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Avengers: Everybody Wants to Rule the World novel review


Avengers: Everybody Wants to Rule the World novel review

Wide-screen action through words?

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Marvel Comics editors often say their world-spanning event comics are like movies with unlimited budgets. Special effects have come a long way, but hard-working artists can still lay more down on a page than VFX artists can in the computer room.

But artists aren’t exactly free, either, and the really good, meticulous ones you’d want to put on an all-inclusive mega-story don’t come cheap. So why not eliminate the visuals altogether?!

You might think a prose novel is a strange thing to attempt for a property that began in and is ostensibly still defined by comic books, but Avengers:  Everybody Wants to Rule the World isn’t the first of its kind. In this re-issue from Titan Books, classic comic scribe Dan Abnett does his best to convince readers that pictures can be exchanged for 350 pages of words.

And he mostly succeeds. Everybody Wants to Rule the World would be ambitious even for an event comic, with villainous meddling from Baron Strucker, MODOK, the High Evolutionary, Ultron and even Dormammu, over just as many varied locales. It would take an extra special artist to accommodate all that variation, and do so in any kind of timely fashion.

Abnett flexes muscles he normally wouldn’t have to use, describing action that would usually be in the purview of his artist. He does a fine job of it, but one can’t help but wonder if this format would benefit from less action to begin with. A punchy, double-page spread is a beautiful thing to behold, but recounting a blow-for-blow fight scene in words might feel like wasted space when you’re more interested in what comes after. Abnett seems like he’s still writing for a visual medium at times.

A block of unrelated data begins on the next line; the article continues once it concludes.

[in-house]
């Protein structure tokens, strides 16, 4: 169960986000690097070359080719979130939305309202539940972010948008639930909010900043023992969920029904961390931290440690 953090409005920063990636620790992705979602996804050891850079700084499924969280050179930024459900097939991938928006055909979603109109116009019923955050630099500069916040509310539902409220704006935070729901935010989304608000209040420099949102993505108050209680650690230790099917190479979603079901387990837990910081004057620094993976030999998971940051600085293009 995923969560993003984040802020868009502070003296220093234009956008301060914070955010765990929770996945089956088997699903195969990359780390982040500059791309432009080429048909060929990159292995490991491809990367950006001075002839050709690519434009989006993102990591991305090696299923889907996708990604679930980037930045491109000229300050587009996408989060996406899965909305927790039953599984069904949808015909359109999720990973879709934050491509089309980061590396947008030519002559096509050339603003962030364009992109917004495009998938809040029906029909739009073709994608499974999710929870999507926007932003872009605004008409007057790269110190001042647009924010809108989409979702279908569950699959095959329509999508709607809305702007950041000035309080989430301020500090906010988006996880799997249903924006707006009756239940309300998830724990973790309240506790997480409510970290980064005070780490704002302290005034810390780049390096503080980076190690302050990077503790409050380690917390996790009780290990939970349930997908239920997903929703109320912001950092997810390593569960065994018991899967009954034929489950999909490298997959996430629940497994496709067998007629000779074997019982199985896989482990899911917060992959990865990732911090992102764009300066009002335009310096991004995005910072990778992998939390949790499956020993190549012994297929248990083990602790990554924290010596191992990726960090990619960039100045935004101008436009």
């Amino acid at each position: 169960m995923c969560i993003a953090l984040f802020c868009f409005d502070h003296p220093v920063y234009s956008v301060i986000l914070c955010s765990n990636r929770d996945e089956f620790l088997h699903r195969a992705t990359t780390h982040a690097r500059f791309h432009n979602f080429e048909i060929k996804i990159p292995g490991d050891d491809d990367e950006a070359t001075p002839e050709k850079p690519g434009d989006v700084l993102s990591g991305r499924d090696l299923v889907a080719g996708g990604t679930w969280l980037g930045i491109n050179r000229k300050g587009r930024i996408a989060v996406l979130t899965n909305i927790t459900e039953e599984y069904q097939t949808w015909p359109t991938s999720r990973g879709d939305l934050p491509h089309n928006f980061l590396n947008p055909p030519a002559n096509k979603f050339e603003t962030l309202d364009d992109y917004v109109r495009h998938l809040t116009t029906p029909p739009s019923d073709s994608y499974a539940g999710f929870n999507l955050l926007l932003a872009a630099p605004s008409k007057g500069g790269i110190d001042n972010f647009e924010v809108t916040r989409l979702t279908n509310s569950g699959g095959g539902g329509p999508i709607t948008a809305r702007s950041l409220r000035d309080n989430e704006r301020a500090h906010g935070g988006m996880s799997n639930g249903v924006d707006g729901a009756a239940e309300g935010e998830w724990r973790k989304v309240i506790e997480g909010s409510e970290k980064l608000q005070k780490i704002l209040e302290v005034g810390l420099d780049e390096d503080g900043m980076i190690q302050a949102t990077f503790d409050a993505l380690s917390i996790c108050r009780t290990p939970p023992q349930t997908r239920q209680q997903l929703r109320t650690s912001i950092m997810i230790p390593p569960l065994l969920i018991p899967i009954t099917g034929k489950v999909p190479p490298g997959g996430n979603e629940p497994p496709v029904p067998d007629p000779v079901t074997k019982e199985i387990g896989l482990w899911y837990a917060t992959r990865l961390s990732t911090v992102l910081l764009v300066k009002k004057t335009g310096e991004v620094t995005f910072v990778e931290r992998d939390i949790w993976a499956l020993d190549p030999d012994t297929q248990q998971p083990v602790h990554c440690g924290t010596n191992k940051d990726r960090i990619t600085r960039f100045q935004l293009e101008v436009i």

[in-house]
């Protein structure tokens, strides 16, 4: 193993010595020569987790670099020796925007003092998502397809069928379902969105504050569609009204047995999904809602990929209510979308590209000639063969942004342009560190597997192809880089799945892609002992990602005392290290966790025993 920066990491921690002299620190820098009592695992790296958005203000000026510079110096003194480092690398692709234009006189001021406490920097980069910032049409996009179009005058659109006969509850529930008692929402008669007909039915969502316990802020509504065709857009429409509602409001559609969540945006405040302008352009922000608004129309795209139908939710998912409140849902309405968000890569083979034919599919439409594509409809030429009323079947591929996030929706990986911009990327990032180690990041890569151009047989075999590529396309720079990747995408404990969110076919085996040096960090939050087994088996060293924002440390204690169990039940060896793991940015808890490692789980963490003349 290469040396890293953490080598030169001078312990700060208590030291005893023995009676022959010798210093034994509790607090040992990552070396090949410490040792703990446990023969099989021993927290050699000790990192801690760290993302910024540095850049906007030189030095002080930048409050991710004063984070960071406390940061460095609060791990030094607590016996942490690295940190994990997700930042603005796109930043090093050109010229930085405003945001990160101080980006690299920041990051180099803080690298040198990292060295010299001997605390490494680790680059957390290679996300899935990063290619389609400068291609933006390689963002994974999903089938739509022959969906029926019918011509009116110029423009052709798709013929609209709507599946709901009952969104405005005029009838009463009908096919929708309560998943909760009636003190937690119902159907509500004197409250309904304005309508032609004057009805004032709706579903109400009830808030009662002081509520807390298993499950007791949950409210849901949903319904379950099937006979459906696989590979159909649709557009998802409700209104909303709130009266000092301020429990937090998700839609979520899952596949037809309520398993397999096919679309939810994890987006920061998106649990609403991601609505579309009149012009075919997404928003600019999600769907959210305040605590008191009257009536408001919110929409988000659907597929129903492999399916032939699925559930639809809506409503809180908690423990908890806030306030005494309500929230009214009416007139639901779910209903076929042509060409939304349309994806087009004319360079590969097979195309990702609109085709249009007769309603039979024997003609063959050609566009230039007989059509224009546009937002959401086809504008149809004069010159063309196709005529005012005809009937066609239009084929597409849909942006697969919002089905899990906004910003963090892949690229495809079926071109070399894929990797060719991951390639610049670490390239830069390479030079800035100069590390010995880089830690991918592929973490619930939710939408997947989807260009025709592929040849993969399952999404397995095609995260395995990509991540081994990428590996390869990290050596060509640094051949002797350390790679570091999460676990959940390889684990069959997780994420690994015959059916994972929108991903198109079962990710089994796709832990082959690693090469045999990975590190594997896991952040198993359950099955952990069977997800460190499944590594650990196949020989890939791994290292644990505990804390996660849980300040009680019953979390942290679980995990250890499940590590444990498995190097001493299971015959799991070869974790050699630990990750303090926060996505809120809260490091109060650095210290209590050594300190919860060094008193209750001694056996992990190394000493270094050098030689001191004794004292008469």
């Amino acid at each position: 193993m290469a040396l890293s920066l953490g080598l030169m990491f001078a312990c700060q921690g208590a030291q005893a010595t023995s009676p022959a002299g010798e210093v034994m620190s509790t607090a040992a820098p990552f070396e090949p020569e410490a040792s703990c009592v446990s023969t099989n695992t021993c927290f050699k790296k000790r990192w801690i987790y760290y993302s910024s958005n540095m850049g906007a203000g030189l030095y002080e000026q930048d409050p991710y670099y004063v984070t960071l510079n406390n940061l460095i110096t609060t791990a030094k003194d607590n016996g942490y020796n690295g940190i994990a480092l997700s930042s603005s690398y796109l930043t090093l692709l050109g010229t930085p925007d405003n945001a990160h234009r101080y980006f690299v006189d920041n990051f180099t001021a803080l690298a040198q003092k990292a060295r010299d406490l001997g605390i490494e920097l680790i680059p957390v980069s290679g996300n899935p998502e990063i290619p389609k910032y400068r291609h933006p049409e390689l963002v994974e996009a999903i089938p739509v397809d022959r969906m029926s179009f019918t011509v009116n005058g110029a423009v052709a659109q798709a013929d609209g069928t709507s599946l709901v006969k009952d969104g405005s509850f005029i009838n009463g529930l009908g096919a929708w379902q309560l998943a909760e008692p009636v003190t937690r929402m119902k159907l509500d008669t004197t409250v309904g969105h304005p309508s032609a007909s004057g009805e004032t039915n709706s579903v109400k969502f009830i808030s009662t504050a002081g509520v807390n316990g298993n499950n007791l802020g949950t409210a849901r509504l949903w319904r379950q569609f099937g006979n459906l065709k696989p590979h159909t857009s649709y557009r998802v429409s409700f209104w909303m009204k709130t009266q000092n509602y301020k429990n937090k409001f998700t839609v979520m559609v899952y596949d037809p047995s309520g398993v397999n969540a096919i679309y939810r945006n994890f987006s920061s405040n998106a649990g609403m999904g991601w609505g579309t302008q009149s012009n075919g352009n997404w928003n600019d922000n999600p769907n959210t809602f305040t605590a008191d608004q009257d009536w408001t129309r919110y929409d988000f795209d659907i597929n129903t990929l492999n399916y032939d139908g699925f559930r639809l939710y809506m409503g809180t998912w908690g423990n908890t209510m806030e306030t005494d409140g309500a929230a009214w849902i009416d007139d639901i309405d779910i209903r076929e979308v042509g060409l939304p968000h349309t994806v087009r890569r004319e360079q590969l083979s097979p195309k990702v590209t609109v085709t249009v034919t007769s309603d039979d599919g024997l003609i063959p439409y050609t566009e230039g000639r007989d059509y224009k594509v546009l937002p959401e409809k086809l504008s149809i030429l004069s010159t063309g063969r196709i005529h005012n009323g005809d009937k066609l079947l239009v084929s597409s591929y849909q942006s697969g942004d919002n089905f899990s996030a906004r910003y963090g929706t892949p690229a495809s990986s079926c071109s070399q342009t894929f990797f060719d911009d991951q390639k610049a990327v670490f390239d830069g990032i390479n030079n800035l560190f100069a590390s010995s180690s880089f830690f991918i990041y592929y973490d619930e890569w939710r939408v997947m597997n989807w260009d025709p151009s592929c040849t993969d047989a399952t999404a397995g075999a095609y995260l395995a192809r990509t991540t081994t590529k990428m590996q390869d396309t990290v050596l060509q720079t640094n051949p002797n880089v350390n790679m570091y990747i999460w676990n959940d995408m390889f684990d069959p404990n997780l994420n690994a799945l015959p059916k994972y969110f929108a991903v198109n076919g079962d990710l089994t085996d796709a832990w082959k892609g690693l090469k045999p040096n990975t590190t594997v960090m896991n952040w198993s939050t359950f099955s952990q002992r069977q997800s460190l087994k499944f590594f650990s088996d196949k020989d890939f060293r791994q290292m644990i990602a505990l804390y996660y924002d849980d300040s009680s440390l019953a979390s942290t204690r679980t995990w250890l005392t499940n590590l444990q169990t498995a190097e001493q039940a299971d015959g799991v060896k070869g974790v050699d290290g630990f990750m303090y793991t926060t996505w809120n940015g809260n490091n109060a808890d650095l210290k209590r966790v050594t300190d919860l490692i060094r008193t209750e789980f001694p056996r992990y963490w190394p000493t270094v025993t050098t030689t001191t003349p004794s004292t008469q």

At other times, Abnett takes full advantage of the readers’ imaginative investment, enriching the mental visuals in ways no artist could. He describes the sound of wind in a skydiving Hawkeye’s ears, the momentary change in Black Widow’s demeanor to trick an adversary and even the science behind some of the plot points.

Abnett also does something frowned upon in modern, more cinematic comics: elaborating on the characters thoughts and delivering extended inner monologues. This is one area where prose has an advantage over the more traditional superhero medium, giving us a greater connection to the protagonists, and Abnett employs it well.

There are some strange, repeated ticks in his descriptions, though. All the characters sure do shrug a lot for some reason. The novel falls into some of the same pitfalls as all superhero media, too, namely a lot of coincidences and last-minute saves from previously unseen characters. And the pacing is a little strange. The climax is barreled toward appropriately, but it feels like a few of the early scenes could have been dropped, getting there sooner and shortening the overall book.

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Overall, Avengers:  Everybody Wants to Rule the World succeeds more than it fails in utilizing the prose medium to bring comic book characters and plots to life in ways that more traditional delivery methods can’t. There might still be an overemphasis on action, but Abnett does take advantage of the more thoughtful opportunities, too. Of course he understands the individual voice of each character, as well, making for a unique experience that will please the ordinary comic reader as well as the curious movie fan who’s looking for more Avengers action in a medium they’re more accustomed to.

Avengers: Everybody Wants to Rule the World novel review
Avengers: Everybody Wants to Rule the World
Is it good?
It takes advantage of the non-standard delivery mechanism for superhero stories to expand on things not normally contained in comics. There are a few stylistic crutches and maybe too much action (a comics holdover?), but Everybody Wants to Rule the World is still a unique and satisfying experience.
Now THIS is an unlimited budget
Elegant descriptions of settings
Nice character insight through thoughts and inner monologues
Good pacing for the most part, but some sections in the first half seem superfluous
Abnett nails the character voices, of course
Description of action is kind of tedious
Strange, repeated ticks -- why is everyone so shruggy?
Same overuse of coincidence as in all superhero stories
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